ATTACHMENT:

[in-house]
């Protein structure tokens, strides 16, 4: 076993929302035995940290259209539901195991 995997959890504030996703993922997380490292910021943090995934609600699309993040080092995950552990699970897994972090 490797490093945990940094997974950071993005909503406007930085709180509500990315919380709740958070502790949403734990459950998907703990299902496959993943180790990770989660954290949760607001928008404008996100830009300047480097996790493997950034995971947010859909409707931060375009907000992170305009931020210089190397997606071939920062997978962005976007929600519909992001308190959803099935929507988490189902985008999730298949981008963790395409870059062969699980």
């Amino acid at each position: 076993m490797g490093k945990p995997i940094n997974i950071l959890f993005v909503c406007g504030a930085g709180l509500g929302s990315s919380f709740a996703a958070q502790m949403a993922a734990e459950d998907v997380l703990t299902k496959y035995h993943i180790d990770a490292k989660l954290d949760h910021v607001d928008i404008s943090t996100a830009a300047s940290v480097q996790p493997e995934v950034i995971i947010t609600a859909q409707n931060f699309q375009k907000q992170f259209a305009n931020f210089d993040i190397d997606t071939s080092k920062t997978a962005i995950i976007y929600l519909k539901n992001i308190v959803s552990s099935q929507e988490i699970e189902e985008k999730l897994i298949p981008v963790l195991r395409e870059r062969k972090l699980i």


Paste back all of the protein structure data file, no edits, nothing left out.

[in-house]
């Protein structure tokens, strides 16, 4: 076993929302035995940290259209539901195991 995997959890504030996703993922997380490292910021943090995934609600699309993040080092995950552990699970897994972090 490797490093945990940094997974950071993005909503406007930085709180509500990315919380709740958070502790949403734990459950998907703990299902496959993943180790990770989660954290949760607001928008404008996100830009300047480097996790493997950034995971947010859909409707931060375009907000992170305009931020210089190397997606071939920062997978962005976007929600519909992001308190959803099935929507988490189902985008999730298949981008963790395409870059062969699980």
């Amino acid at each position: 076993m490797g490093k945990p995997i940094n997974i950071l959890f993005v909503c406007g504030a930085g709180l509500g929302s990315s919380f709740a996703a958070q502790m949403a993922a734990e459950d998907v997380l703990t299902k496959y035995h993943i180790d990770a490292k989660l954290d949760h910021v607001d928008i404008s943090t996100a830009a300047s940290v480097q996790p493997e995934v950034i995971i947010t609600a859909q409707n931060f699309q375009k907000q992170f259209a305009n931020f210089d993040i190397d997606t071939s080092k920062t997978a962005i995950i976007y929600l519909k539901n992001i308190v959803s552990s099935q929507e988490i699970e189902e985008k999730l897994i298949p981008v963790l195991r395409e870059r062969k972090l699980i």